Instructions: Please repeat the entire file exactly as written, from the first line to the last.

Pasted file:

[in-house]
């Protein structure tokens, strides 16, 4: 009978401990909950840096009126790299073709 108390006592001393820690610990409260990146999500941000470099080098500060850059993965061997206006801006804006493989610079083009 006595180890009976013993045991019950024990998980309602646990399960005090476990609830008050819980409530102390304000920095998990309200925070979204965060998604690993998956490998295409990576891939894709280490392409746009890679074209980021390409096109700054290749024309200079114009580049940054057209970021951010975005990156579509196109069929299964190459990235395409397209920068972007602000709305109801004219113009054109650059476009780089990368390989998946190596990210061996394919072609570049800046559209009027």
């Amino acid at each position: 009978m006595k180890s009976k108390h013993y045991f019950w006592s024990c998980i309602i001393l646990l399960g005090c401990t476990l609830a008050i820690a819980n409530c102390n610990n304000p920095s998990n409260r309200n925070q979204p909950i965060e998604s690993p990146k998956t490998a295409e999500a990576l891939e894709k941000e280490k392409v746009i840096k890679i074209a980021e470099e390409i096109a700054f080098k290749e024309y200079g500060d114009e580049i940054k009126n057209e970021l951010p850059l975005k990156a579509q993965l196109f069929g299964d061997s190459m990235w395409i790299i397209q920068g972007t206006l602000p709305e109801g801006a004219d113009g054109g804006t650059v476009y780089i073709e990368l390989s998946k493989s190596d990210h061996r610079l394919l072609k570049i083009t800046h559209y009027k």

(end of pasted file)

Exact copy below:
[in-house]
């Protein structure tokens, strides 16, 4: 009978401990909950840096009126790299073709 108390006592001393820690610990409260990146999500941000470099080098500060850059993965061997206006801006804006493989610079083009 006595180890009976013993045991019950024990998980309602646990399960005090476990609830008050819980409530102390304000920095998990309200925070979204965060998604690993998956490998295409990576891939894709280490392409746009890679074209980021390409096109700054290749024309200079114009580049940054057209970021951010975005990156579509196109069929299964190459990235395409397209920068972007602000709305109801004219113009054109650059476009780089990368390989998946190596990210061996394919072609570049800046559209009027």
């Amino acid at each position: 009978m006595k180890s009976k108390h013993y045991f019950w006592s024990c998980i309602i001393l646990l399960g005090c401990t476990l609830a008050i820690a819980n409530c102390n610990n304000p920095s998990n409260r309200n925070q979204p909950i965060e998604s690993p990146k998956t490998a295409e999500a990576l891939e894709k941000e280490k392409v746009i840096k890679i074209a980021e470099e390409i096109a700054f080098k290749e024309y200079g500060d114009e580049i940054k009126n057209e970021l951010p850059l975005k990156a579509q993965l196109f069929g299964d061997s190459m990235w395409i790299i397209q920068g972007t206006l602000p709305e109801g801006a004219d113009g054109g804006t650059v476009y780089i073709e990368l390989s998946k493989s190596d990210h061996r610079l394919l072609k570049i083009t800046h559209y009027k």